Foreign Policy Blogs

Making Child Abuse Prevention Awareness a Daily Activity

As we concluded the month of April, we also brought to an end National Child Abuse Prevention Month in the United States.  However in light of the fact that each year there are more than 3 million child abuse reports (often containing the abuse of more than one child) made in the United States alone (Child Help), it seems that the idea of merely having a month dedicated to preventing child abuse isn’t nearly enough.  Additionally should we ever stop raising awareness and seeking to protect children?  Of course not, thus take this moment to now make each day one to prevent child abuse, both in the United States and across the globe.

An estimated 300 million children worldwide are subjected to violence, exploitation and abuse, including the worst forms of child labor in communities, schools and institutions.  An estimated 1.2 million children are trafficked each year into exploitative conditions, including working in mining, factories or agriculture, recruited as soldiers in armed conflict or forced into commercial sex work.  Additionally those children who live in areas of extreme economic hardship and social disruption, including armed conflict, are at a greater risk for abuse and exploitation.  With an estimated 40 million children under the age of 15 suffer from violence, abuse and neglect worldwide, we cannot afford to dedicate one month a year to ending child abuse, but must make it a daily fight.

The numbers of reports regarding the mental, physical or sexual abuse of children are all under reported, leaving countless children in harm’s way.  According to the Administration for Children and Families, 12,180 children died from abuse and neglect between 2001 and 2008 in the United States alone.  However the actual number of child deaths in the U.S. is significantly higher, as many child maltreatment deaths are not recorded as such.  Additionally a number of studies have shown that there is a substantial amount of child abuse and neglect related fatalities, which are not recorded and there are little to no figures showing the number of child abuse fatalities worldwide.
For more information on National Child Abuse Prevention Month and its formation, including laws, please see the posts; April: Child Abuse Prevention Month, Protect Our Kids Act IntroducedPreventing Child Abuse: Is the United States Doing Enough?.  The Office on Child Abuse and Neglect (OCAN) within the Children’s Bureau coordinates Child Abuse Prevention Month, providing information and releasing updated national statistics about child abuse and neglect each April.  Many of these materials, such as the annual Resource Guide, have been made available.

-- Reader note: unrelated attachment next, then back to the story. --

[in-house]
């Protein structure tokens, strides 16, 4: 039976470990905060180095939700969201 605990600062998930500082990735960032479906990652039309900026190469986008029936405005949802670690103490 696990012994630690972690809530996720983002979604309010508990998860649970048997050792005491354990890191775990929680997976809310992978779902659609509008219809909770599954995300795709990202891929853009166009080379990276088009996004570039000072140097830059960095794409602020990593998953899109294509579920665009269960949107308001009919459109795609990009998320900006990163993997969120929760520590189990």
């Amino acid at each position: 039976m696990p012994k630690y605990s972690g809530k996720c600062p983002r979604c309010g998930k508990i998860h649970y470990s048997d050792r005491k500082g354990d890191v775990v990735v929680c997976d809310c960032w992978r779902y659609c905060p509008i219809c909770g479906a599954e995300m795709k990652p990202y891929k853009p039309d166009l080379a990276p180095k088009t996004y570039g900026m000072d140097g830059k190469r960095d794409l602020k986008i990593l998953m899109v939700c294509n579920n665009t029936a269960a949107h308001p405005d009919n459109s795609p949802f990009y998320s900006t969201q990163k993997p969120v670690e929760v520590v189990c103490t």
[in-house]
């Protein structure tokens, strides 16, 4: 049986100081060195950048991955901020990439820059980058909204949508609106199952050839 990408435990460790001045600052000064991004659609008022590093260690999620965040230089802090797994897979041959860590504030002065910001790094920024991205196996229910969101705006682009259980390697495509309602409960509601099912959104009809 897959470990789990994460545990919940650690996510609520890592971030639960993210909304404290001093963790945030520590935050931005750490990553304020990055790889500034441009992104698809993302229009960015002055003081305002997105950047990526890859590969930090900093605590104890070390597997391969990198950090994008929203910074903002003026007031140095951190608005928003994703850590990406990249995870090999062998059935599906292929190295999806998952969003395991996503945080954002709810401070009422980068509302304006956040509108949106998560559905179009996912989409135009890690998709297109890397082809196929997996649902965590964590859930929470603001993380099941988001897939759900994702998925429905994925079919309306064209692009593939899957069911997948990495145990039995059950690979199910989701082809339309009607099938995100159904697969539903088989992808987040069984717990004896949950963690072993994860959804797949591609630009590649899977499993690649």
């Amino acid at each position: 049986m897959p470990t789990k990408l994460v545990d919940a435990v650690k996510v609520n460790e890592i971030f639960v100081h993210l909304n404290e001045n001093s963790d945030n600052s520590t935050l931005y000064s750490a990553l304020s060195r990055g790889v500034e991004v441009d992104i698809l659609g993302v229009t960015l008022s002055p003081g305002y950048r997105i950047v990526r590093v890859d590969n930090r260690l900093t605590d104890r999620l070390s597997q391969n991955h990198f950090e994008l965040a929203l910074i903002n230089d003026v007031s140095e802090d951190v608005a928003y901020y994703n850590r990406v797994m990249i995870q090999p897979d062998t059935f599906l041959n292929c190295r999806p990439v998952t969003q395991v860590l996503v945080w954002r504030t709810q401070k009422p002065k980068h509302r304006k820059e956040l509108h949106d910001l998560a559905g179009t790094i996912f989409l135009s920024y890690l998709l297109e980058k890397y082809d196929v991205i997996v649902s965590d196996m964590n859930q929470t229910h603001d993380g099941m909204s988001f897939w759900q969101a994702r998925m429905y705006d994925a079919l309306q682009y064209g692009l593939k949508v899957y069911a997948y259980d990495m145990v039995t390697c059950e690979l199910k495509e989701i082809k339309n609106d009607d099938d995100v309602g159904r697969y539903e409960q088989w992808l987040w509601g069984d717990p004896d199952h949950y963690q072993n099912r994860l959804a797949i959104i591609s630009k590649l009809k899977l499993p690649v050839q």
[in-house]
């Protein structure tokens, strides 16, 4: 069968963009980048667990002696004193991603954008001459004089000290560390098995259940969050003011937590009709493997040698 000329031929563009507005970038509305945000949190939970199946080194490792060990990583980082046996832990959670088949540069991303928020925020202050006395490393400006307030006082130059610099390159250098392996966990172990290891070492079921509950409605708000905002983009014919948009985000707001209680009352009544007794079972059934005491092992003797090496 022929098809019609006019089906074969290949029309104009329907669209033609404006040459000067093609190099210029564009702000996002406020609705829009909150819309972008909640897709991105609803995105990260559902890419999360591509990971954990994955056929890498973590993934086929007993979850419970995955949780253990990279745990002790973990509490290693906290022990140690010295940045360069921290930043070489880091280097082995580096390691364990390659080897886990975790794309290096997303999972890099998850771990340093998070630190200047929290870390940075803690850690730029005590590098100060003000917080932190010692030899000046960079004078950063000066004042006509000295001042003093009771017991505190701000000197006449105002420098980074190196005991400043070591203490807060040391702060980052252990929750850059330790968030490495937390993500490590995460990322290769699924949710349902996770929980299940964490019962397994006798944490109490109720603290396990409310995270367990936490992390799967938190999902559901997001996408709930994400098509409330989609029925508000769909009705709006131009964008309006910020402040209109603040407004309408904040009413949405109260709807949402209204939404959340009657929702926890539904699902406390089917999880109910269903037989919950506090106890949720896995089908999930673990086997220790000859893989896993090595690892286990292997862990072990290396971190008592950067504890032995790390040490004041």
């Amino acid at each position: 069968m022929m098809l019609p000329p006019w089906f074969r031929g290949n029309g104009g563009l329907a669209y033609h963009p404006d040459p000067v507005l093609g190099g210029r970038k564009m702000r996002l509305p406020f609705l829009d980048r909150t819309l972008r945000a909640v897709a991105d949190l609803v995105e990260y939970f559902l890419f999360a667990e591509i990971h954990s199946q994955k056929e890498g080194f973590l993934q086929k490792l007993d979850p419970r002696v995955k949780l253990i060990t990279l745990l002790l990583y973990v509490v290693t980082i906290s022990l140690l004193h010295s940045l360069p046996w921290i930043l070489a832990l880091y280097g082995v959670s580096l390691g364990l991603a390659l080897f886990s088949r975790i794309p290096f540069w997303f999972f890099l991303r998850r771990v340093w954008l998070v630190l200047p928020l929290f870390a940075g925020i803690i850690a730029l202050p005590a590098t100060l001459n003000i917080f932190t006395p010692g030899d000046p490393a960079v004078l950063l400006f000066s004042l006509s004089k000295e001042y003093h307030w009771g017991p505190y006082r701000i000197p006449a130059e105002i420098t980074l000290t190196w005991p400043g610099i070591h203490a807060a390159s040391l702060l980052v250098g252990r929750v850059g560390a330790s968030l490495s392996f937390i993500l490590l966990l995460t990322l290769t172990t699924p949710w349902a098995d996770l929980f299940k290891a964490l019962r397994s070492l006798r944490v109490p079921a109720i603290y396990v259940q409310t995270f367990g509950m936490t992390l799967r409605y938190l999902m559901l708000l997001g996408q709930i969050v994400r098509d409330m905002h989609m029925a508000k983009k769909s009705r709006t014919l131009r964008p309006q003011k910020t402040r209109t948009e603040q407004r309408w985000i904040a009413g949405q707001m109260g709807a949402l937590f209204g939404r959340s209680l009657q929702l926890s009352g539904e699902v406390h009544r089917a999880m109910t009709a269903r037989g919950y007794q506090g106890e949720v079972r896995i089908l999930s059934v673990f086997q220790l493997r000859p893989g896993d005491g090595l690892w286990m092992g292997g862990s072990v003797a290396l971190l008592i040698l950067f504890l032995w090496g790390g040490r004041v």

Unfortunately countries across the globe continue to fall short, when it comes to the protection of their youngest citizens. Knowing the warning signs of abuse are one of our biggest keys to ensure that we keep our children safe from harm and prevent future abuse.  Please see my previous articles and resources; Knowing the signs of abuse to protect our childrenSee the Signs, Report It, and Save a Child’s Life, and Signs and Symptoms of Abuse, to learn more on how you can protect and prevent children from abuse.  Together we can increase our awareness and prevention programs, both within the U.S. and across the globe.  Today is the first step in increasing awareness and reporting abuse, tomorrow is  we must work strengthen the laws protecting children across the globe to ensure that all children are given a fighting chance.

For more information please see my previous articles on child abuse and resources Links for Abused Children and ParentsBooks for Children and Parents of Victims of Abuse, and Crisis Hotlines

 
  • Alexis

    no bitch , thats not the right thing too do too a child . what if your mom would smack you around and beat on you , then what.!!!! thats not even cool

  • Abby

    oh, that wasn’t good at all, I mean it terrible to abuse a child. thanks for the artical.

Author

Cassandra Clifford
Cassandra Clifford

Cassandra Clifford is the Founder and Executive Director of Bridge to Freedom Foundation, which works to enhance and improve the services and opportunities available to survivors of modern slavery. She holds an M.A., International Relations from Dublin City University in Ireland, as well as a B.A., Marketing and A.S., Fashion Merchandise/Marketing from Johnson & Wales University in Providence, Rhode Island.

Cassandra has previously worked in both the corporate and charity sector for various industries and causes, including; Child Trafficking, Learning Disabilities, Publishing, Marketing, Public Relations and Fashion. Currently Cassandra is conducting independent research on the use of rape as a weapon of war, as well as America’s Pimp Culture and its Impact on Modern Slavery. In addition to her many purists Cassandra is also working to develop a series of children’s books.

Cassandra currently resides in the Washington, D.C. metro area, where she also writes for the Examiner, as the DC Human Rights Examiner, and serves as an active leadership member of DC Stop Modern Slavery.


Areas of Focus:
Children's Rights; Human Rights; Conflict

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